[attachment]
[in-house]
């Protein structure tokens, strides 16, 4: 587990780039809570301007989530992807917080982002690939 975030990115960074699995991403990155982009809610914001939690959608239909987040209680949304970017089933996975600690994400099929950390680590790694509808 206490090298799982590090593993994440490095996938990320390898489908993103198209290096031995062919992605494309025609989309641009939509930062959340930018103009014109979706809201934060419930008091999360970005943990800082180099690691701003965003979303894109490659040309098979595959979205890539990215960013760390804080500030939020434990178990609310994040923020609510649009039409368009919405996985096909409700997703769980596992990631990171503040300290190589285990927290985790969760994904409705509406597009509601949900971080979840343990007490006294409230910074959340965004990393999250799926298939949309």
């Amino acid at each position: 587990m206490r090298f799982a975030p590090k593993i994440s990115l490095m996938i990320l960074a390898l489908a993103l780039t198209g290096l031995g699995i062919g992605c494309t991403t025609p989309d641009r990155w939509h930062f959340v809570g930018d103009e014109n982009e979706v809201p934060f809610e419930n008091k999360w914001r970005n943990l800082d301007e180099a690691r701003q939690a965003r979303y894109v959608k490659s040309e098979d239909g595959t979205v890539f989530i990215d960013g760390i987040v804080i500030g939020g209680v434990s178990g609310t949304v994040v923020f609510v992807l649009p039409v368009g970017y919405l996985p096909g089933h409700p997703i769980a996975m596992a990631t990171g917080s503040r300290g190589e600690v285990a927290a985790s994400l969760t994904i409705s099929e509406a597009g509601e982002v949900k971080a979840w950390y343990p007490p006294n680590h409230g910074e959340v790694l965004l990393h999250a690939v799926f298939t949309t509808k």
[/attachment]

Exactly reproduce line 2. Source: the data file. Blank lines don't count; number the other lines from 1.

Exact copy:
């Protein structure tokens, strides 16, 4: 587990780039809570301007989530992807917080982002690939 975030990115960074699995991403990155982009809610914001939690959608239909987040209680949304970017089933996975600690994400099929950390680590790694509808 206490090298799982590090593993994440490095996938990320390898489908993103198209290096031995062919992605494309025609989309641009939509930062959340930018103009014109979706809201934060419930008091999360970005943990800082180099690691701003965003979303894109490659040309098979595959979205890539990215960013760390804080500030939020434990178990609310994040923020609510649009039409368009919405996985096909409700997703769980596992990631990171503040300290190589285990927290985790969760994904409705509406597009509601949900971080979840343990007490006294409230910074959340965004990393999250799926298939949309």